I take both for my autoimmune thyroid disease (some of us aren't all that good at converting thyroxine to liothyronine in our tissues and have to take both to be well), and sometimes after a change in thyroxine dosage I take an extra 5 microgram liothyronine pill every day or two for just a few days, while waiting for the thyroxine to kick in.

It's important not to overdo it because too much thyroid hormone is as miserable a feeling as too little, impossible though that is to believe when you're in the throes of being severely hypo.
posted by Ery at 6:08 AM on January 11, 2010


I am so sorry about your thyroid situation. Unfortunately, I do not have encouraging news. It can take a really long time to get back to normal. I am six months out, and the brain fog is only just now starting to lift. The weight struggle will continue for some time.

A rigorous schedule helps me with brain fog. I must get to bed and get out of bed at the same time every day. This really helps. Also, people who are hypothyroid seem to be more sensitive to light while they sleep, so making sure your room is very dark will probably help.

Supplements that have helped me (and others): high quality fish oil, vitamin D, B complex (not just B-12) and Phosphatidyl Serine. I have heard great things about Enzymatic Therapy Energy Revitalization System, but I have not tried it myself.

Be extra sure to take your medicine at the same time every day on an empty stomach and to wait an hour before eating. If you're still in the midst of brain fog, an alarm is a good idea.

Drinking gatorade (half strength made from the mix) helps me with water retention issues. It does have a lot of sodium, so adjust accordingly.

There are a few online support groups for thyroid issues. I would strongly suggest joining one. Brain fog can be extremely isolating, especially if you're used to being eloquent and well spoken. Being in a group of people who all feel like that piece of their brain has been taken is useful, and makes it easier. On the bright side of things, I've learned to value myself for something other than being whip smart.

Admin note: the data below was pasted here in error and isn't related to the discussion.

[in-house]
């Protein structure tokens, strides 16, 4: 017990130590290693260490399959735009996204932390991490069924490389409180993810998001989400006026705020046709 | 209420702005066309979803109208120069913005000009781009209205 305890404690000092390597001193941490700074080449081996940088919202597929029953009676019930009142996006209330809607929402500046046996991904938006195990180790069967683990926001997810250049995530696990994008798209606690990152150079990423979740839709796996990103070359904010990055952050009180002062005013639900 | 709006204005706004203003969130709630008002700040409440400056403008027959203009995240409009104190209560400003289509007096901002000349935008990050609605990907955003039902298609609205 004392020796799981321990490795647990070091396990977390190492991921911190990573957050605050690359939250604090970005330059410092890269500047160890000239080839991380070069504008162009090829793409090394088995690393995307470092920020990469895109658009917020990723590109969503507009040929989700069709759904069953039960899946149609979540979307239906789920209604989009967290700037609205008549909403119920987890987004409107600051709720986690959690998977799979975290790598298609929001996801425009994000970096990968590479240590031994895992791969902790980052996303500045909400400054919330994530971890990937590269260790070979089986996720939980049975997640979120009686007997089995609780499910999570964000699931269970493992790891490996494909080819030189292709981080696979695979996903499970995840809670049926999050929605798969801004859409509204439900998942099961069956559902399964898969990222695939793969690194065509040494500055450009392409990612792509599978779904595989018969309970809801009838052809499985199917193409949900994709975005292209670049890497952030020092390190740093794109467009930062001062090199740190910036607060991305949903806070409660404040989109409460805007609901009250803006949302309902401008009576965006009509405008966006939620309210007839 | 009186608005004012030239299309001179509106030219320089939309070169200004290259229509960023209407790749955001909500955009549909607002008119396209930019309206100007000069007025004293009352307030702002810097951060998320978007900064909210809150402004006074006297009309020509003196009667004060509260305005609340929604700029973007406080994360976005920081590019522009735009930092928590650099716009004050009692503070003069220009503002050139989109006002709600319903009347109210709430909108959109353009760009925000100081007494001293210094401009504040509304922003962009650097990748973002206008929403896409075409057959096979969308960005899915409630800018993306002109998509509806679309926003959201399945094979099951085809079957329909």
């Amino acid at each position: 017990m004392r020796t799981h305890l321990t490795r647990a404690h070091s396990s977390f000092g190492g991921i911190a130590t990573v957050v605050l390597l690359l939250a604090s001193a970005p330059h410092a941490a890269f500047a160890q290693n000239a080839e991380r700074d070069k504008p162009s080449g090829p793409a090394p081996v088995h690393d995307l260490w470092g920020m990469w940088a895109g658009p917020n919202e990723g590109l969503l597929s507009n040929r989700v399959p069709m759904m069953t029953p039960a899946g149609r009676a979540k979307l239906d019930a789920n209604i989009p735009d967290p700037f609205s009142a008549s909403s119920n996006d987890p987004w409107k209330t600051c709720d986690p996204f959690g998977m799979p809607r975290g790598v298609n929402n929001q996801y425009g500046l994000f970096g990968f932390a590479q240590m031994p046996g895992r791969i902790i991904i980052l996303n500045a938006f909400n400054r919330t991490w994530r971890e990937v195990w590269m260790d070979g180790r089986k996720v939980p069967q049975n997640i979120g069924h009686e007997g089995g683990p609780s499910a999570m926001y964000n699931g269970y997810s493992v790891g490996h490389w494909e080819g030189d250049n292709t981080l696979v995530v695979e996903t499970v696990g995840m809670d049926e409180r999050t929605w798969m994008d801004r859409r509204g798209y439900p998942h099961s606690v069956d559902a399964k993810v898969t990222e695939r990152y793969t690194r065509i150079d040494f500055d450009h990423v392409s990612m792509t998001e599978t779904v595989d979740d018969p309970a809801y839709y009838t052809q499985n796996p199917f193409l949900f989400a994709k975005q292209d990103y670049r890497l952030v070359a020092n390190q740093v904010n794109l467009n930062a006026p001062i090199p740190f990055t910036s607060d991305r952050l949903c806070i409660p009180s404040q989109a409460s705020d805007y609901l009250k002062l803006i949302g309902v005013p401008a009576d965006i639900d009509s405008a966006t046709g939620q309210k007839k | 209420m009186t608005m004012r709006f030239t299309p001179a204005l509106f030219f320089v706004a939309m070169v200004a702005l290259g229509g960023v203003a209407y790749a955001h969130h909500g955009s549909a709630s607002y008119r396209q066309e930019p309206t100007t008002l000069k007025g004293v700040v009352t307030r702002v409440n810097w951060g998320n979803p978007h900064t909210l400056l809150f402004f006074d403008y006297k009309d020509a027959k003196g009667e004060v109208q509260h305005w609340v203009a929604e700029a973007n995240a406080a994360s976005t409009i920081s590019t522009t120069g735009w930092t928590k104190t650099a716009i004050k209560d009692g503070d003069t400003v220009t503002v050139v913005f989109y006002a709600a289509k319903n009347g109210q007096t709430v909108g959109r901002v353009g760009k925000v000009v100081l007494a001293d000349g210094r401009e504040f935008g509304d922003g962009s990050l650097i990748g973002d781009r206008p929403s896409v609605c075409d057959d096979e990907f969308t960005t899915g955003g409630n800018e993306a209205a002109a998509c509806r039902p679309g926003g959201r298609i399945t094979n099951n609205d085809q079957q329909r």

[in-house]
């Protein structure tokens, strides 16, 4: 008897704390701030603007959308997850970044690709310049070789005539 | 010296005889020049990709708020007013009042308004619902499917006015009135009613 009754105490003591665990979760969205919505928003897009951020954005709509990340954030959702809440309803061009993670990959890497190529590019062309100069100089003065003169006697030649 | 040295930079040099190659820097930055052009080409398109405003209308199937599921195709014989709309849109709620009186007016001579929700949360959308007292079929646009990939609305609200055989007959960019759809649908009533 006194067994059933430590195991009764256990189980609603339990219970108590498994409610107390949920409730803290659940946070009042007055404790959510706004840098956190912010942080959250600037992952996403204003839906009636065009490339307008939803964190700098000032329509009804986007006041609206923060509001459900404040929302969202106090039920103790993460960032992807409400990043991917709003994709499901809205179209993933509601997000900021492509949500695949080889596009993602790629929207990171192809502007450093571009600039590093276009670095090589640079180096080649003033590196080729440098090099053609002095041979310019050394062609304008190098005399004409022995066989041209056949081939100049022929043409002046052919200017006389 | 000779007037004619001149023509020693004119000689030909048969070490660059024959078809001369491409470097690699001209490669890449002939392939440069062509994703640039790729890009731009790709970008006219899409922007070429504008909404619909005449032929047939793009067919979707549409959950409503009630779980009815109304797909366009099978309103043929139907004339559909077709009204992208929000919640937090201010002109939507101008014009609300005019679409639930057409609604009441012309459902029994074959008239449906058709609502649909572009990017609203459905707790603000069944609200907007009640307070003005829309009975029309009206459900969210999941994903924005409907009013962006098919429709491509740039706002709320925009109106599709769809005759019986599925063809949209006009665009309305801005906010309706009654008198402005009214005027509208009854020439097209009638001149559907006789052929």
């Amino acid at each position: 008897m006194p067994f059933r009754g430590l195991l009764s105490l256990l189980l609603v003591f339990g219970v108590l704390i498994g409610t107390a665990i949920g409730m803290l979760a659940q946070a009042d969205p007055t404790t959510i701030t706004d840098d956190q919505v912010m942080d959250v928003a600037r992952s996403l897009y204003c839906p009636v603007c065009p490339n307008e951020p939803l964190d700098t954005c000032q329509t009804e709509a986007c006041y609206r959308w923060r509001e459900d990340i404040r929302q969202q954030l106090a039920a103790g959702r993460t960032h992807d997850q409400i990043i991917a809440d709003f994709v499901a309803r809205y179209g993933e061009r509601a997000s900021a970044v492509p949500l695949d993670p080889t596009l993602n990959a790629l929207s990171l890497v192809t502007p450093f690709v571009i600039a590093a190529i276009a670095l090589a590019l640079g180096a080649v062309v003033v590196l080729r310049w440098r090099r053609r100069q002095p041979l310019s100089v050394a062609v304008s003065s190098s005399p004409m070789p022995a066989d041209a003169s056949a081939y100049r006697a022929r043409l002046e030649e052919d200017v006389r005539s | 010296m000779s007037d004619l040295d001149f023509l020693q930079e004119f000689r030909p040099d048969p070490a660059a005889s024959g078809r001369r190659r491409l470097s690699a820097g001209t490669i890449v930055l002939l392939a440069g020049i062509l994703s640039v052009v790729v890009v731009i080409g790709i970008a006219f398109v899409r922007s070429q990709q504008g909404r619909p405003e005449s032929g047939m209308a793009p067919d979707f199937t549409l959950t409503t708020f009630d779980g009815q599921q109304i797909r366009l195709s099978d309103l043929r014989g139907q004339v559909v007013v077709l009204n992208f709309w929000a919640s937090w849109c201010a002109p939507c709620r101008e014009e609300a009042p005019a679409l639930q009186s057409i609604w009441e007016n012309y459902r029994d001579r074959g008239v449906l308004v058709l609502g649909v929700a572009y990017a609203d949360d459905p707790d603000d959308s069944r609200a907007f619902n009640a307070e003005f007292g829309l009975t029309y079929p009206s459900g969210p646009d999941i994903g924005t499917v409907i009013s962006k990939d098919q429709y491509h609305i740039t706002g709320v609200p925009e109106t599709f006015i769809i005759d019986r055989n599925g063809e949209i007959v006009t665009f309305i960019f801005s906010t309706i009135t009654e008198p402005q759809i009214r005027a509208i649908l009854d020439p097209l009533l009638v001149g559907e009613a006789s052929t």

posted by stoneweaver at 9:16 AM on January 11, 2010 [1 favorite]


Be extra sure to take your medicine at the same time every day on an empty stomach and to wait an hour before eating

Establish a routine, that is the most important tip, especially if you feel like you are not thinking straight. Either get a pill box with compartments for each day, or else just take your pill as soon as you awake. I take mine and then I have my coffee with milk-- I checked to make sure that it was OK to have the milk and my pharmacist just said as long as I do that every day it was fine. My doctor monitors my levels every 6 months and if the milk prevents the pills from being absorbed 100% then it will show up on my lab tests and the dosage will be adjusted.

I didn't have cancer, I had Grave's disease so I went from being hyperthyroid to being hypothyroid. I never regrew the hair that I lost, but my skin went back to normal as did my blood pressure and I stopped having the shakes, excessive sweating and arrhythmia.

The first 3 months were the hardest. I gained 20 pounds a month and felt like I was moving under water the whole time-- it was slow and difficult. I cried a lot. I used to curse my doctor a lot, but about a month after I started on the synthyroid things started getting better. That was 18 years ago. I think my brain is as sharp as it ever was but I don't have as much energy and I gain weight if I eat anything more than a grain of rice. I work out at the gym and try to not to give in to my couch potato nature.

As for getting through it, just be kind to yourself. Try to walk as much as possible and reward yourself with little (non-food) treats; mine were getting facials, splashing out on art supplies, going to the movies in the middle of the day at a real cinema.
posted by Secret Life of Gravy at 10:01 AM on January 11, 2010